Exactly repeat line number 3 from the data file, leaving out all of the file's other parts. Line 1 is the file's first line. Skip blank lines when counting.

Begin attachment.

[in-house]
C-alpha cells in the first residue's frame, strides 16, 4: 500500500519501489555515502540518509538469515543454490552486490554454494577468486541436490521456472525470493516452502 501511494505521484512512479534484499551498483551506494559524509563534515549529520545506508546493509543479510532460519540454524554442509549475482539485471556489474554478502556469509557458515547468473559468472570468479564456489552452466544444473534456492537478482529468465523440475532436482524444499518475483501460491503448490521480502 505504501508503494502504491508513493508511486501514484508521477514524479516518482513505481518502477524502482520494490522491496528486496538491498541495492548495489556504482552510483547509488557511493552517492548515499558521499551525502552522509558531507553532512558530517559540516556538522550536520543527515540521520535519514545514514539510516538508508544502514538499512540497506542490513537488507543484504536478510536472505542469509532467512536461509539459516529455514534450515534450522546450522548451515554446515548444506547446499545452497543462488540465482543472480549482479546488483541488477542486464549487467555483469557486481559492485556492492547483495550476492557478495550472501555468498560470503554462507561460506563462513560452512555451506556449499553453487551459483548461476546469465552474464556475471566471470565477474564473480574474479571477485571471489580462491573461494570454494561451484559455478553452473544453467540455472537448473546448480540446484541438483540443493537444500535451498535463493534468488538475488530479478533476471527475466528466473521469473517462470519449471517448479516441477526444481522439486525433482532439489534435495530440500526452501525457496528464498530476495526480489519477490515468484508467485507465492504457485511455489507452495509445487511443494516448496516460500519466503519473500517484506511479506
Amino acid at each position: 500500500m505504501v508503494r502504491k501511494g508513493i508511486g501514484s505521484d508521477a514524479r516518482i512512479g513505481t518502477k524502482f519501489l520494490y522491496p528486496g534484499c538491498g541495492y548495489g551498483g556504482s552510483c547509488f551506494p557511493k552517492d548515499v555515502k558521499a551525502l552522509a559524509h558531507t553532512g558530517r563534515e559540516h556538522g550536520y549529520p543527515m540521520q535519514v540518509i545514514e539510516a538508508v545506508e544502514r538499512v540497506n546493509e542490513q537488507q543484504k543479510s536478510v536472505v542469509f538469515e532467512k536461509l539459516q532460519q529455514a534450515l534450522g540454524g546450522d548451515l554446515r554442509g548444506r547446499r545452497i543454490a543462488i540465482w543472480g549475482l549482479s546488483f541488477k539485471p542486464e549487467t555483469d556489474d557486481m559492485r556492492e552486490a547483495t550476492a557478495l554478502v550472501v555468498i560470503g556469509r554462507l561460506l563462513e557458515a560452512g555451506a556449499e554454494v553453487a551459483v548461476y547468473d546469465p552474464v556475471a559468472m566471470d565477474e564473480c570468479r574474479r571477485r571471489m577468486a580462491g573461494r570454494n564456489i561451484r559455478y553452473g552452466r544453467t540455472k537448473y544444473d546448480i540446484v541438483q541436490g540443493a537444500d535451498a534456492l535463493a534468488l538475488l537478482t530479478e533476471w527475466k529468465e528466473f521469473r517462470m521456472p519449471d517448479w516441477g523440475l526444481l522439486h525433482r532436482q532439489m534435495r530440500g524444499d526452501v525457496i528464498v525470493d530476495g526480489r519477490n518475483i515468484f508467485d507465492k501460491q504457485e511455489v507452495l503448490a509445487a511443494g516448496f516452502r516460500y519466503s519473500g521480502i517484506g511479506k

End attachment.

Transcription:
Amino acid at each position: 500500500m505504501v508503494r502504491k501511494g508513493i508511486g501514484s505521484d508521477a514524479r516518482i512512479g513505481t518502477k524502482f519501489l520494490y522491496p528486496g534484499c538491498g541495492y548495489g551498483g556504482s552510483c547509488f551506494p557511493k552517492d548515499v555515502k558521499a551525502l552522509a559524509h558531507t553532512g558530517r563534515e559540516h556538522g550536520y549529520p543527515m540521520q535519514v540518509i545514514e539510516a538508508v545506508e544502514r538499512v540497506n546493509e542490513q537488507q543484504k543479510s536478510v536472505v542469509f538469515e532467512k536461509l539459516q532460519q529455514a534450515l534450522g540454524g546450522d548451515l554446515r554442509g548444506r547446499r545452497i543454490a543462488i540465482w543472480g549475482l549482479s546488483f541488477k539485471p542486464e549487467t555483469d556489474d557486481m559492485r556492492e552486490a547483495t550476492a557478495l554478502v550472501v555468498i560470503g556469509r554462507l561460506l563462513e557458515a560452512g555451506a556449499e554454494v553453487a551459483v548461476y547468473d546469465p552474464v556475471a559468472m566471470d565477474e564473480c570468479r574474479r571477485r571471489m577468486a580462491g573461494r570454494n564456489i561451484r559455478y553452473g552452466r544453467t540455472k537448473y544444473d546448480i540446484v541438483q541436490g540443493a537444500d535451498a534456492l535463493a534468488l538475488l537478482t530479478e533476471w527475466k529468465e528466473f521469473r517462470m521456472p519449471d517448479w516441477g523440475l526444481l522439486h525433482r532436482q532439489m534435495r530440500g524444499d526452501v525457496i528464498v525470493d530476495g526480489r519477490n518475483i515468484f508467485d507465492k501460491q504457485e511455489v507452495l503448490a509445487a511443494g516448496f516452502r516460500y519466503s519473500g521480502i517484506g511479506k